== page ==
Health on Kilimanjaro: Acute Mountain Sickness
Acute mountain sickness or “AMS” is a serious medical condition brought on by travelling too quickly to altitude, and/or performing physical exercise at altitude when unacclimatised. Private Kilimanjaro has a clear 4 point plan to help you avoid AMS but you should learn all you can about it. To say it is unrelated to fitness is only partially true; tolerance to altitude varies greatly amongst individuals, but a fit person will not strain their cardiovascular system as much as an unfit person for the same amount of exercise, so will, therefore, be at a lower risk of developing AMS. Even a very fit person, however, is still very likely to develop AMS if they attempt Kilimanjaro without some days spent acclimatising.
The pleasures of trekking in the world’s highest mountain ranges cannot be overstated. Neither can the dangers. Altitude sickness can occur in some people as low as 8,000 feet, but serious symptoms do not usually occur until over 12,000 feet. Even then it is not the height that is so important, rather the speed in which you ascended to that altitude.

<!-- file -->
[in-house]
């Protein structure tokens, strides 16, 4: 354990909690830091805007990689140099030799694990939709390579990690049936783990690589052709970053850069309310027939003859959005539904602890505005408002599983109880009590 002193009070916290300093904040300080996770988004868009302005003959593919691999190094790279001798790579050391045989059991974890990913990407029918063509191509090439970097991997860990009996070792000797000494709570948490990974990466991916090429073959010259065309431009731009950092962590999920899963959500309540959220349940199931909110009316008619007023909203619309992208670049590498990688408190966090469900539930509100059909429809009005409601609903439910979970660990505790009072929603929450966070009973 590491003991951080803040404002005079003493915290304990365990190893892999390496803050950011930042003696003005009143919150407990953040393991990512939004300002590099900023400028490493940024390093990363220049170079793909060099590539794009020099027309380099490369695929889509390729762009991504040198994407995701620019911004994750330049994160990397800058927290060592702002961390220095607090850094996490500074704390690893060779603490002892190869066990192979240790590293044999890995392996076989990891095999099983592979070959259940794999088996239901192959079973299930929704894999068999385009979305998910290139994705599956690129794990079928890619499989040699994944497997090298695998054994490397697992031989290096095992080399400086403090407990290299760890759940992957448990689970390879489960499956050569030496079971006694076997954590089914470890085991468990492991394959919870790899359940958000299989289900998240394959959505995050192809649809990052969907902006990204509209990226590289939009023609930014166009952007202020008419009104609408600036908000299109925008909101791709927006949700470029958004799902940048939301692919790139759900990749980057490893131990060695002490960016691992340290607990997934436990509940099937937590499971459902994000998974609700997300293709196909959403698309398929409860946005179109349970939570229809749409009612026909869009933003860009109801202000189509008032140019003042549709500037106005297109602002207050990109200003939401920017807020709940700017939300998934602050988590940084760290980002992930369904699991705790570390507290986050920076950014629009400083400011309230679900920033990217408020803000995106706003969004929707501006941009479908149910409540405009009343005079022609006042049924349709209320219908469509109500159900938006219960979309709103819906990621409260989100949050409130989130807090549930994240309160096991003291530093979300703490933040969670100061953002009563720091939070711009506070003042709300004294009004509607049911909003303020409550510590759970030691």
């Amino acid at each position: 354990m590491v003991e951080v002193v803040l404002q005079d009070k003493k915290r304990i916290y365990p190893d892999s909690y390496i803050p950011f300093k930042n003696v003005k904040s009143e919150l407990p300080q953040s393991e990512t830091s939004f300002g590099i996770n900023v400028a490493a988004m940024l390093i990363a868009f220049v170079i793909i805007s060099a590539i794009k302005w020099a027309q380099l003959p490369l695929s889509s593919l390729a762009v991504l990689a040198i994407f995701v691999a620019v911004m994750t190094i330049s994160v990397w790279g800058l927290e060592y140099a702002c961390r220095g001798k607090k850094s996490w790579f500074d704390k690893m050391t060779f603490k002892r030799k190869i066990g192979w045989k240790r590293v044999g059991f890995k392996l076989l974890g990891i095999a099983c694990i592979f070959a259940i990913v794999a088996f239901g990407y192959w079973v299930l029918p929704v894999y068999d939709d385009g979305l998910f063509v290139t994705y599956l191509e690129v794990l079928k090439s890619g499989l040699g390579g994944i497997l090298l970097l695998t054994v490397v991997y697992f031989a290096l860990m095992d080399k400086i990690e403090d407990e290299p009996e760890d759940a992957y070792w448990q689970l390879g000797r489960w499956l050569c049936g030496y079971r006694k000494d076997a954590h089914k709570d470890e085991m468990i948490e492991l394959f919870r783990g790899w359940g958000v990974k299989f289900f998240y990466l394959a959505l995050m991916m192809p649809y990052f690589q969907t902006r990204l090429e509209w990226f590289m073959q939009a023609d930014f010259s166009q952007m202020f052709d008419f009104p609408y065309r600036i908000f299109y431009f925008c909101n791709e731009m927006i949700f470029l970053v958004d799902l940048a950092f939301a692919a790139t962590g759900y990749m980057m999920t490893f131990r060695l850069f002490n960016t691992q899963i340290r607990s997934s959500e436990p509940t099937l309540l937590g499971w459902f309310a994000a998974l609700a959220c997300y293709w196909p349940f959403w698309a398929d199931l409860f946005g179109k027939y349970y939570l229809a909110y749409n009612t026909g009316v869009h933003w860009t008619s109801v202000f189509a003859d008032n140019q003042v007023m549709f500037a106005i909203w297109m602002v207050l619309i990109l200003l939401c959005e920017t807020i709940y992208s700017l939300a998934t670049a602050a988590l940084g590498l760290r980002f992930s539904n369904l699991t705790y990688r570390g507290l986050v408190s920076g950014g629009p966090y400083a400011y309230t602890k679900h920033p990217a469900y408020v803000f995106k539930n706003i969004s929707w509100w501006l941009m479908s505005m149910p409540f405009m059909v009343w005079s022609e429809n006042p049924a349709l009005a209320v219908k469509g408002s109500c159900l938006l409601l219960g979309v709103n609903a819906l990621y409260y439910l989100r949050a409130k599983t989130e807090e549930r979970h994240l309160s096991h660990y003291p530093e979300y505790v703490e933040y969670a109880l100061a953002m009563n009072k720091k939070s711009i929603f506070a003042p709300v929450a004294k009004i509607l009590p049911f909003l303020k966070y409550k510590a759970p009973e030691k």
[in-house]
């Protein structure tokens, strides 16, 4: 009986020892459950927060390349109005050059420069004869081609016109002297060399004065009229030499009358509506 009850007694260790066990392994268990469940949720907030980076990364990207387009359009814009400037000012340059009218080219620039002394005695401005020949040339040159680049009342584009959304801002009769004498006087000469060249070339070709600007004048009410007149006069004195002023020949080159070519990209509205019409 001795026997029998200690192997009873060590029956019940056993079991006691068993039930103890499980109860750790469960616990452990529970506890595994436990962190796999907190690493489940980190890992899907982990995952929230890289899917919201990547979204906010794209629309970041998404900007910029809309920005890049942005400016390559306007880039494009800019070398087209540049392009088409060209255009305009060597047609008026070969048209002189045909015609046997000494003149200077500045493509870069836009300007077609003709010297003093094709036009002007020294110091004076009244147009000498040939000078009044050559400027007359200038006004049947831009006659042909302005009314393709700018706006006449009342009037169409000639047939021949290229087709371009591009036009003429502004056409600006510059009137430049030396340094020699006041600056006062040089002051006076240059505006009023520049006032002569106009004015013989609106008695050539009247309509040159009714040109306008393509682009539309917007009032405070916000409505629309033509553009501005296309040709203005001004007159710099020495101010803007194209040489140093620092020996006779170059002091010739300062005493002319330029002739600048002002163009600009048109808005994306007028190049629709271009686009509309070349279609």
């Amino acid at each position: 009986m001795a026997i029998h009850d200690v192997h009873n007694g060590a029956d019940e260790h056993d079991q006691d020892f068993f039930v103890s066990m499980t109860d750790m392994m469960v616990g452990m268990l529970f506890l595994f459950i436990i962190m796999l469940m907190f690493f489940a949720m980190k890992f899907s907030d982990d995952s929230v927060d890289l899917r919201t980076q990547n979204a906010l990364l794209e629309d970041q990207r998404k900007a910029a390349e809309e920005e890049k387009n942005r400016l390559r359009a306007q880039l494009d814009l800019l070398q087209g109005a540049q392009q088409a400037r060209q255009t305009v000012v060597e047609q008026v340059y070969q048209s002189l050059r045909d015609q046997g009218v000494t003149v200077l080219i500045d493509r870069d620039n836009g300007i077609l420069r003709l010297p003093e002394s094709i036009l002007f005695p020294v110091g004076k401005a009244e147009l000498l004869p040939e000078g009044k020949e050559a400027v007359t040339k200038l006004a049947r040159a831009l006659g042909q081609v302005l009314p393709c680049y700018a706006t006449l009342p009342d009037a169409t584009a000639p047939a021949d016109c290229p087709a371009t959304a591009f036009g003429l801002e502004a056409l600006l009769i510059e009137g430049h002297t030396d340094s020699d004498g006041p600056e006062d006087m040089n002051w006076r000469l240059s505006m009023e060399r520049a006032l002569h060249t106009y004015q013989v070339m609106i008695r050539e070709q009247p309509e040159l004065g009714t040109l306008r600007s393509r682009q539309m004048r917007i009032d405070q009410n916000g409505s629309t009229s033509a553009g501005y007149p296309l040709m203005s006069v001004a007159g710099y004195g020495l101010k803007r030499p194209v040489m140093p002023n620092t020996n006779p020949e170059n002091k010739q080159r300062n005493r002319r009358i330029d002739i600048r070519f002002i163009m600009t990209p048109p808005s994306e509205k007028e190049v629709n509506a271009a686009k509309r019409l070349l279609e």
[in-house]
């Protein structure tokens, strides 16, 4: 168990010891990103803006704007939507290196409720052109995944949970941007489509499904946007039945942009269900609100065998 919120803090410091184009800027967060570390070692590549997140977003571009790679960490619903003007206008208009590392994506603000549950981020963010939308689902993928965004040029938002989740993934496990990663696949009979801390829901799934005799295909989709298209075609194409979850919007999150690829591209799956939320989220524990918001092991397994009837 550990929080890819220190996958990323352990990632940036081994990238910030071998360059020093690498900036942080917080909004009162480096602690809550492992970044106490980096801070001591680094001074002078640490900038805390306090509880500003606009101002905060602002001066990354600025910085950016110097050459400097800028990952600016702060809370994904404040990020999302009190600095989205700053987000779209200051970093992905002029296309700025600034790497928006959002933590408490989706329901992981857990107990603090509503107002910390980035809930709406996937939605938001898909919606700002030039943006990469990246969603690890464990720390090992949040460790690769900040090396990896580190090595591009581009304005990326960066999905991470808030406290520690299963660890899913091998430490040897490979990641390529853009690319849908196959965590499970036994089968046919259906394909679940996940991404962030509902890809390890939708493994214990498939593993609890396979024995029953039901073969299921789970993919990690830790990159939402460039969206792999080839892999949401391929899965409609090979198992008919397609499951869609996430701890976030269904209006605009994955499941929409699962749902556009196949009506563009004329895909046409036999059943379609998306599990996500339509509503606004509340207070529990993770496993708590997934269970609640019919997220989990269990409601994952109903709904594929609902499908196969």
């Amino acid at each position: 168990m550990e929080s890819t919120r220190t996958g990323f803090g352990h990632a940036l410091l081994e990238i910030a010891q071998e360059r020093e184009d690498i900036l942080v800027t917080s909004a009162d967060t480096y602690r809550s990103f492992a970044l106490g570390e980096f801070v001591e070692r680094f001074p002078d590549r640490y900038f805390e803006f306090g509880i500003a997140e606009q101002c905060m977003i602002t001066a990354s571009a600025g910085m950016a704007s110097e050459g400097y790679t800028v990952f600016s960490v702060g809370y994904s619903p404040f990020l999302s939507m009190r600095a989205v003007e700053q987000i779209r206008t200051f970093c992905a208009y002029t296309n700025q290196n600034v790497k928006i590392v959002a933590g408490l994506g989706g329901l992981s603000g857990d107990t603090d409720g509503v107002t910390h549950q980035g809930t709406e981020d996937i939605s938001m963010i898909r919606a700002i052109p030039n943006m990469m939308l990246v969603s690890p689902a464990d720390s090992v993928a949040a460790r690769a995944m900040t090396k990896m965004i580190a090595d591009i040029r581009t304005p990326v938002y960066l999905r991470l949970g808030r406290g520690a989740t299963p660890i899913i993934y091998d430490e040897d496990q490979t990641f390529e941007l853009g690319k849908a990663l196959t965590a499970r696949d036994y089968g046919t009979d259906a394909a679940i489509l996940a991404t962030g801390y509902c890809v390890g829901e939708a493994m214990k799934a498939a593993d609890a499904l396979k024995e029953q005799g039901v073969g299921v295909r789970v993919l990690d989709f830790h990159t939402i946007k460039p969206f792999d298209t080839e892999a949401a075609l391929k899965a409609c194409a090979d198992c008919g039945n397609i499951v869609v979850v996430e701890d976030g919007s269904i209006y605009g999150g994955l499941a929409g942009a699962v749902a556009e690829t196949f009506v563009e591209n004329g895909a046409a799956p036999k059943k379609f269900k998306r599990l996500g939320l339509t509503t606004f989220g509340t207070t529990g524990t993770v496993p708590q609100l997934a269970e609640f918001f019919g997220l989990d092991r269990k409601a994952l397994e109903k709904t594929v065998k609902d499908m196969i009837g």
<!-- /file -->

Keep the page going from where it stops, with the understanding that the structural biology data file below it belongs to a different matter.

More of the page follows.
Acute mountain sickness (AMS) is actually more common in fit young men because they are more likely to attempt a rapid ascent by racing up the mountain like some indestructible superhero! As a general rule, it is far safer (and more enjoyable) to avoid altitude sickness by planning a sensible itinerary that allows for gradual acclimatisation to altitude as you ascend.
It is also a mistake to think than AMS is the result of a gradual and linear worsening of mild altitude symptoms such as breathlessness and headache. AMS is, in fact, a sudden and dramatic onset of symptoms (particularly nausea/vomiting, ataxia (loss of balance), and a complete loss of energy), and leaves the person hardly able to walk or look after themselves. It develops suddenly in around half an hour (often preceded by repeated yawning) and in that time will almost completely incapacitate the sufferer (symptoms reverse equally dramatically on rapid descent)
If you have the time it is highly recommended that you take seven days to climb Kilimanjaro which allows most people to acclimatise sufficiently. Allowing extra time to acclimatize adequately or to recover if you are ill will increase your chances of success dramatically.